BookBrowse Reviews On Earth We're Briefly Gorgeous by Ocean Vuong

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On Earth We're Briefly Gorgeous

by Ocean Vuong

On Earth We're Briefly Gorgeous by Ocean Vuong X
On Earth We're Briefly Gorgeous by Ocean Vuong
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  • Published:
    Jun 2019, 256 pages


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Book Reviewed by:
Rachel Hullett
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About this Book



An intimate portrait of the relationship between mother and son that expertly navigates the indelible effect of war on one Vietnamese American family.

On Earth We're Briefly Gorgeous, the bold and bracing debut novel by acclaimed poet Ocean Vuong, centers on Little Dog, the son of a Vietnamese immigrant mother and an absent father. Raised in present-day Hartford in a predominantly white community, Little Dog struggles from an early age to both assimilate with his peers and to honor his Vietnamese heritage, but here Vuong deviates from the standard immigration story blueprint in favor of something more darkly sensual and internal. As the story unfolds, the reader comes to understand that the novel is an elaborate letter written from Little Dog to his mother, though she will never read it, as she is illiterate: the story he tells her is consequently private and unsparing. "The impossibility of you reading this makes my telling it possible," Little Dog confesses.

Vuong first demonstrated his linguistic prowess in his lyrical poetry collection Night Sky With Exit Wounds, and now he's extended this talent effortlessly to prose. The writing itself is the first thing that will strike most readers about this book: crafted in a way that feels authentic and raw rather than labored, Vuong's poetic style is a marvel.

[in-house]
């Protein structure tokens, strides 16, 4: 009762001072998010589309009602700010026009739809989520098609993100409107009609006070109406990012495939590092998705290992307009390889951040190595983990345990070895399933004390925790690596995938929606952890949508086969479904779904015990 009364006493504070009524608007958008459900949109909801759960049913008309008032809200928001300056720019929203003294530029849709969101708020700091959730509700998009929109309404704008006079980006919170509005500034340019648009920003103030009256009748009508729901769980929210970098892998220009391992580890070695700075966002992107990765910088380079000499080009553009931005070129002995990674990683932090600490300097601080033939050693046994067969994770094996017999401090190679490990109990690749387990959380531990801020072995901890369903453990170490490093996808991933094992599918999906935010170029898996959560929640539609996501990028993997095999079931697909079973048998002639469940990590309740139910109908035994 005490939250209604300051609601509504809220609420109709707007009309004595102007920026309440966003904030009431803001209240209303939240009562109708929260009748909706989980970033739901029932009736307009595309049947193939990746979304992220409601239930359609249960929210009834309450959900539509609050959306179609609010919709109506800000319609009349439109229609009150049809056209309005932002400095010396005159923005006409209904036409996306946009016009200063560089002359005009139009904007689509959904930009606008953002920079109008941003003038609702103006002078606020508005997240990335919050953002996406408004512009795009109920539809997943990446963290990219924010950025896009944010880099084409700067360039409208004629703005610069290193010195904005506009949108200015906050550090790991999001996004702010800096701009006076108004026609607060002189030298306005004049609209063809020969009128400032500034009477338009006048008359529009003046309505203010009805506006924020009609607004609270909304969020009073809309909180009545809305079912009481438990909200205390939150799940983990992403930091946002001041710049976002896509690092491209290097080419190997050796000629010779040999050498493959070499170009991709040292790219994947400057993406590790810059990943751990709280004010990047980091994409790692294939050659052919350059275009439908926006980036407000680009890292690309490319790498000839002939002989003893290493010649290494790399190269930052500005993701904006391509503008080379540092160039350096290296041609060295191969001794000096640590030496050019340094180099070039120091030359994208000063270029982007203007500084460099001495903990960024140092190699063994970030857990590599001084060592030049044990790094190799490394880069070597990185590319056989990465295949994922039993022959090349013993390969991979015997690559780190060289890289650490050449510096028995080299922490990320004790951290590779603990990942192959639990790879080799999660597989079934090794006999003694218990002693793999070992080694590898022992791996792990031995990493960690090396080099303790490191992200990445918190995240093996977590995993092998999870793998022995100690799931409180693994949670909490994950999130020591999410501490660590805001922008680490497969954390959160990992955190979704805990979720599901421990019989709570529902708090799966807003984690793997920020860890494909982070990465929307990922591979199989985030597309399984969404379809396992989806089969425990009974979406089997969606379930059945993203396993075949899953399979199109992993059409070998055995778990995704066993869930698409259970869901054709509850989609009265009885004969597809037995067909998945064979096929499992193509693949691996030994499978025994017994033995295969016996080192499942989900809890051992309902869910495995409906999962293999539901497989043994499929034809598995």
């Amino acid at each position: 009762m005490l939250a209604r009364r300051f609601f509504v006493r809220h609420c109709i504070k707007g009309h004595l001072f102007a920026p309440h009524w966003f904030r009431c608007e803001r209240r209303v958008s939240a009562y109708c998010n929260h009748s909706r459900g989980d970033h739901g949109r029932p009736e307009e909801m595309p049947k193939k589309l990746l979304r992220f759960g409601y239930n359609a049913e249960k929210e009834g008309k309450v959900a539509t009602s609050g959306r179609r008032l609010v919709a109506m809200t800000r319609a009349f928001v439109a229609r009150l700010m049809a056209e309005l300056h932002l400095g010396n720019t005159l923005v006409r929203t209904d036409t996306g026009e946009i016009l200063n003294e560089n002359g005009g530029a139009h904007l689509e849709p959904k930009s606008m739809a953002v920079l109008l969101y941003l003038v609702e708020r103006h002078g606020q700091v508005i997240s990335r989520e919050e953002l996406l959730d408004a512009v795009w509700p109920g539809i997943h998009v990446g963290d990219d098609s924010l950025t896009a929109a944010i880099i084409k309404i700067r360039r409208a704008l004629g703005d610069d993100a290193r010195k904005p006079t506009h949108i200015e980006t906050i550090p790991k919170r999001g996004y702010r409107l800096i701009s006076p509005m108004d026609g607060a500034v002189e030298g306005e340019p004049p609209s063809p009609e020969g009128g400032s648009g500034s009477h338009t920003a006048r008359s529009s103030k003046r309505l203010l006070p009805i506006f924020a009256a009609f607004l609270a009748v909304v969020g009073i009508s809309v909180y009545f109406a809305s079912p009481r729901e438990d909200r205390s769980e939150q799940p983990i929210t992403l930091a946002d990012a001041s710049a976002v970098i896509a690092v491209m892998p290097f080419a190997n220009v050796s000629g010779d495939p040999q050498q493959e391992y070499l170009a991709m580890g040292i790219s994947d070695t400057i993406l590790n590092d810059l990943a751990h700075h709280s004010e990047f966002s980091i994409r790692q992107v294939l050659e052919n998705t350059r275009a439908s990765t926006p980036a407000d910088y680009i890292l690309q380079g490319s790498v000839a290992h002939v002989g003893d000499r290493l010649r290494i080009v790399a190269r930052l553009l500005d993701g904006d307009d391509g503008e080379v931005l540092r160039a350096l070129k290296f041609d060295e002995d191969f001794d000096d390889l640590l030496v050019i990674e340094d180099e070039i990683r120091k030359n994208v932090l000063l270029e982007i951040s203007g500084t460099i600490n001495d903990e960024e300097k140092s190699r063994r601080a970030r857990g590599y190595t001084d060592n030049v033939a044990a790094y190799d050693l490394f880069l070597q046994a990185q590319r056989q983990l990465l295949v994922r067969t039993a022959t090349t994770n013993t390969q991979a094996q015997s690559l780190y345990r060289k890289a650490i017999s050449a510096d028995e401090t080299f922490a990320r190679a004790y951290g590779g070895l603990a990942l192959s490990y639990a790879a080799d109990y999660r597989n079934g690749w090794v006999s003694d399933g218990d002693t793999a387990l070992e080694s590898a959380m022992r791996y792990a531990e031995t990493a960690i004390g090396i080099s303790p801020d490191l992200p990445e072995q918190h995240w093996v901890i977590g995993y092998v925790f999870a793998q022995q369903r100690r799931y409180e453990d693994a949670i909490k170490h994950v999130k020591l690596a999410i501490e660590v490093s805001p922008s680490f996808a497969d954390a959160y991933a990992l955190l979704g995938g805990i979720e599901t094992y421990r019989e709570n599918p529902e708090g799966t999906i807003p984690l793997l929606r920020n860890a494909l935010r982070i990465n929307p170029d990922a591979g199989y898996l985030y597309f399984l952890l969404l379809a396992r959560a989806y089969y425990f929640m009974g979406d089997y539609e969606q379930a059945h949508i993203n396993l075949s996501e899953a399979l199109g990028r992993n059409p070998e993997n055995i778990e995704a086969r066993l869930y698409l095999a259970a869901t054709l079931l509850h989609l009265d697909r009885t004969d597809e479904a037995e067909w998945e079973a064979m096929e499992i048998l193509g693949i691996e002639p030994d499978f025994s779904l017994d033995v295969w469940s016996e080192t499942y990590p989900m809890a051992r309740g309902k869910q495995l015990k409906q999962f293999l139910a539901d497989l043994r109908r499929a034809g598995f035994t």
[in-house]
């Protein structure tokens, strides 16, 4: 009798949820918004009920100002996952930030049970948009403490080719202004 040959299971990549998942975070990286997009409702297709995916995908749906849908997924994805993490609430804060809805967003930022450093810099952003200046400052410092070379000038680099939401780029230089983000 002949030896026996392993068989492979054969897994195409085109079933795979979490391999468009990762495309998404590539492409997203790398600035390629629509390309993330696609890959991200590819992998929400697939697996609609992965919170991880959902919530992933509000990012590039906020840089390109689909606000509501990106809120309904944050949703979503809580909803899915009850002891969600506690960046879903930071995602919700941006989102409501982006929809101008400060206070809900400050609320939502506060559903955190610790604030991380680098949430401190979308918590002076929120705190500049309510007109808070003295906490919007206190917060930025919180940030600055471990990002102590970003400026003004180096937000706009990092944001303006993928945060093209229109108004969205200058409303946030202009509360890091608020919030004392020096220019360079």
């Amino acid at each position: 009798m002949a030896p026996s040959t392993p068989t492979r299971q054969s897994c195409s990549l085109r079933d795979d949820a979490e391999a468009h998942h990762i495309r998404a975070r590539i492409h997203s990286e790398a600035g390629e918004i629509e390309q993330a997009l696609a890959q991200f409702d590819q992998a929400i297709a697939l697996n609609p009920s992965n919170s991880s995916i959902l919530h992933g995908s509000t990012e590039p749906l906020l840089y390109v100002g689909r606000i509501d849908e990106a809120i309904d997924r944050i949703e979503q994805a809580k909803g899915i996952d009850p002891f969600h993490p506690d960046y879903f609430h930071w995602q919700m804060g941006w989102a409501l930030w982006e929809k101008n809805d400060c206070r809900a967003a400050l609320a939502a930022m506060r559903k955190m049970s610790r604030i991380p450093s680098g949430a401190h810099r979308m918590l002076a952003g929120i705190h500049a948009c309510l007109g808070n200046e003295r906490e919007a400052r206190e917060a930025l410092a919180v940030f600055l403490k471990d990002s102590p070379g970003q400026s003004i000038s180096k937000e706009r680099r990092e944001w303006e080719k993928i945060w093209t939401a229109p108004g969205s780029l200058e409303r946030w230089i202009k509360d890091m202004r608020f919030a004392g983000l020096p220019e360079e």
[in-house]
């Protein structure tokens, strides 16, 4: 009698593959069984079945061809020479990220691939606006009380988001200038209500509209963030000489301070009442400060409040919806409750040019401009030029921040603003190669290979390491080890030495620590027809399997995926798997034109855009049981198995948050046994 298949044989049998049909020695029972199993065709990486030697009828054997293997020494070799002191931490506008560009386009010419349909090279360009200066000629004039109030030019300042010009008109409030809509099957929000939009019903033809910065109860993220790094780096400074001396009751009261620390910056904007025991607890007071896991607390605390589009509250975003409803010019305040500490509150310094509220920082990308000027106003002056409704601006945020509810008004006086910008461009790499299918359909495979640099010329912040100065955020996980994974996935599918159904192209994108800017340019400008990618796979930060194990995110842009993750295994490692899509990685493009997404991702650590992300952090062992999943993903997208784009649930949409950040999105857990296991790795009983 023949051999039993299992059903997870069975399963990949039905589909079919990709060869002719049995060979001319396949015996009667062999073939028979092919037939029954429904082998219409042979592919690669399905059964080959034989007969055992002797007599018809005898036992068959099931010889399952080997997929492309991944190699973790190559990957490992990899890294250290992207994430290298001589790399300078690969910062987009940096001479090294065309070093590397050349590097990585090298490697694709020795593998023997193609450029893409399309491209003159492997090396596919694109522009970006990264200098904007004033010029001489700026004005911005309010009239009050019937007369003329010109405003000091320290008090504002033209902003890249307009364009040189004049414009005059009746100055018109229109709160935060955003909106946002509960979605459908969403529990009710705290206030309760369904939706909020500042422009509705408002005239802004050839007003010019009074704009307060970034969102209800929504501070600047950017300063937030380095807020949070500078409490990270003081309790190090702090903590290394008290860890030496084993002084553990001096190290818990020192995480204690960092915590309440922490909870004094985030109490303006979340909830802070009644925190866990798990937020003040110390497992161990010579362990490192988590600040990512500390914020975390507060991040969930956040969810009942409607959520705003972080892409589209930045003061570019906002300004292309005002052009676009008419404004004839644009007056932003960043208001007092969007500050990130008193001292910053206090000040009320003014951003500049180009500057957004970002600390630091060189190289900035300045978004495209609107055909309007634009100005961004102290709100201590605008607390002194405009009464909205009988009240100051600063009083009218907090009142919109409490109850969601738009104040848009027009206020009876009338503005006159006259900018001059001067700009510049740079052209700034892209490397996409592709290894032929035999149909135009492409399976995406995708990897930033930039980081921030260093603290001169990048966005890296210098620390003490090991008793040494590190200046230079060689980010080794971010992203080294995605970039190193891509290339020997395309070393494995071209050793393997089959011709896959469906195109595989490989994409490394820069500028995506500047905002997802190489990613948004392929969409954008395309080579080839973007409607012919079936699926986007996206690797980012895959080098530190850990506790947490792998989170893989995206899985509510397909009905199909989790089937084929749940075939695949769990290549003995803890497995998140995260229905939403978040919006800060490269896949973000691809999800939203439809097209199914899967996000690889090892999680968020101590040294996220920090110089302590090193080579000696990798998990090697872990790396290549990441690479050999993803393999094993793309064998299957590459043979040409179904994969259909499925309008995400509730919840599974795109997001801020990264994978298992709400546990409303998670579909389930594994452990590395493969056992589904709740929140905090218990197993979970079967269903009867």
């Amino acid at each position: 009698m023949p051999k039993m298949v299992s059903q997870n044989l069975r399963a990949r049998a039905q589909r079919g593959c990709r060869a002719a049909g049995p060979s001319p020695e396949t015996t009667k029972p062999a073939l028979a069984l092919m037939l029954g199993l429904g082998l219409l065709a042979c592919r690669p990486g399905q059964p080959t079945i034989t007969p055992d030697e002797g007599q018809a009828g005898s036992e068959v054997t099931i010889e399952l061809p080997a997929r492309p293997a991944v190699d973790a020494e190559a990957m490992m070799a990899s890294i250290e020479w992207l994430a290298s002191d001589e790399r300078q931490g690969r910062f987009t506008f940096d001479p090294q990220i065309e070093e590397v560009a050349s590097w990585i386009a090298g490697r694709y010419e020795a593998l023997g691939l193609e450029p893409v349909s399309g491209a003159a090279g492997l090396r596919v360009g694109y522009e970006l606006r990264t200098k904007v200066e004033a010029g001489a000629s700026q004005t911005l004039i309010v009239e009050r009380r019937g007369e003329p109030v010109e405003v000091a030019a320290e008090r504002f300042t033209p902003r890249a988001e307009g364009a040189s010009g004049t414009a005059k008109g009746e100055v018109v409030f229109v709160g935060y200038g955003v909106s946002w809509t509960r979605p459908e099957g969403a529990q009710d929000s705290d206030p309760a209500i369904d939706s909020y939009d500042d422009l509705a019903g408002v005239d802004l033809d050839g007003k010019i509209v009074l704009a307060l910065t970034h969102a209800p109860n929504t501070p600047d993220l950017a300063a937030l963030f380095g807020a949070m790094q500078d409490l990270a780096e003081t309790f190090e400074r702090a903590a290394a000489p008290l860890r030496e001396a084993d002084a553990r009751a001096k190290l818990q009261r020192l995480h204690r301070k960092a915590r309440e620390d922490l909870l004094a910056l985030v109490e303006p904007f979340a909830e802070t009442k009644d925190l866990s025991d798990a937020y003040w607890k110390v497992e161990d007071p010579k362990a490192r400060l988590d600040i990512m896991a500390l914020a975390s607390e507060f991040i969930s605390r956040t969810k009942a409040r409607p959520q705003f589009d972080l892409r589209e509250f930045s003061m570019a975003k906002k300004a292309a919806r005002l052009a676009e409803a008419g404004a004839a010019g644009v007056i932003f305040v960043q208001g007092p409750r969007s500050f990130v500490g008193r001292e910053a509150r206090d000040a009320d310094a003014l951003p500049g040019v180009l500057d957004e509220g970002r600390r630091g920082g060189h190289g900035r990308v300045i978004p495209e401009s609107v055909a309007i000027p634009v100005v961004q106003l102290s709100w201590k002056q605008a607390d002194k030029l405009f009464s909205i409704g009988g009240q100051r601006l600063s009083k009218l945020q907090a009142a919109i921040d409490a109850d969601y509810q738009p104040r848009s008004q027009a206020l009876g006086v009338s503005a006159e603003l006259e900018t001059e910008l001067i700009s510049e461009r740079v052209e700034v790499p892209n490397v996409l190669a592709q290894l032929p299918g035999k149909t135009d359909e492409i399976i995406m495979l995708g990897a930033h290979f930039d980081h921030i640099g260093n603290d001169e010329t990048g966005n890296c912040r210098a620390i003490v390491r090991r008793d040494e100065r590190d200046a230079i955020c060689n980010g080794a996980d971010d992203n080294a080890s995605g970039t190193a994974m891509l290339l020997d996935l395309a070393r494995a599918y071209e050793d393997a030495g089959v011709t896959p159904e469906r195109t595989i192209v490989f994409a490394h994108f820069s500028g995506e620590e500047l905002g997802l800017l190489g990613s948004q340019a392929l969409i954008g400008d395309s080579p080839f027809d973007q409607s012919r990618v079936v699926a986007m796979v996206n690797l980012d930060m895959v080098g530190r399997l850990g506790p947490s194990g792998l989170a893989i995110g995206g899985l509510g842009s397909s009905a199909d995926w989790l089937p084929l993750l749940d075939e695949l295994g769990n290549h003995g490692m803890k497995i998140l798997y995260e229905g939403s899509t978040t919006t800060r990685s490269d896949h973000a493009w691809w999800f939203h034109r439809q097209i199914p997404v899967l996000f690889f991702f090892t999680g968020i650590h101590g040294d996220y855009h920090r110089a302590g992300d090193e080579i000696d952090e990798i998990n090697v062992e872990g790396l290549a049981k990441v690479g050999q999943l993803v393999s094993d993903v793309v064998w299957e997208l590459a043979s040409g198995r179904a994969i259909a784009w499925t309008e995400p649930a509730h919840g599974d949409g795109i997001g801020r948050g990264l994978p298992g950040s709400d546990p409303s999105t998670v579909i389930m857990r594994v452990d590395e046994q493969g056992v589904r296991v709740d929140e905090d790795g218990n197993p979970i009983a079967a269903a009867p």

"The music in his hands dripping milk, he opens the front door. It is summer. The strays beyond the railroad are barking, which means something, a rabbit or possum, has just slipped out of its life and into the world. The piano notes seep through the boy's chest as he makes his way to the backyard. Because something in him knew she'd be there. That she was waiting. Because that's what mothers do. They wait. They stand still until their children belong to someone else."

The relationship between mother and son is the novel's central conceit, but from there Little Dog's story spirals outward, as Vuong deftly navigates themes of national identity, sexuality, shame, masculinity, violence and social class. In the novel's second act, the focus shifts from Little Dog's family to his first love, a local farm boy named Trevor who slowly becomes incapacitated by an opioid addiction. The relationship between Little Dog and Trevor is fraught, fragile; Little Dog understands that he is gay but Trevor rejects this label, which ultimately forms a chasm between them.

The novel's structure, though it's roughly linear (part 1 is childhood; part 2 is adolescence; part 3 is adulthood), weaves elements of Little Dog's family history into the narrative, including some jarring but necessary passages where Little Dog imagines scenes from the Vietnam War from his grandmother's perspective, which he's pieced together from the stories she's told him. The family's collective PTSD from the war and the anxieties of a queer American teenager all exist within the same space and tell a story that's complex and remarkable in its singularity.

Both an examination of the cultural scars that span generations, and an exacting distillation of the tension between the stories inside us and our inability to share them, On Earth We're Briefly Gorgeous is an accomplished and unforgettable debut. This novel is such a convincing and intimate snapshot that it's at times difficult to remember that what you're reading is fiction and not memoir, though it's of course possible that Vuong's own life as a gay Vietnamese American immigrant informed details of Little Dog's. But even without knowing where exactly Vuong decided to draw the line between fact and fiction, the tender relationships between Little Dog and his mother, grandmother, and Trevor, are all so complex, so recognizable, that the story's verisimilitude is undeniable, as is the author's linguistic mastery.

Reviewed by Rachel Hullett

This review is from the June 19, 2019 issue of BookBrowse Recommends. Click here to go to this issue.

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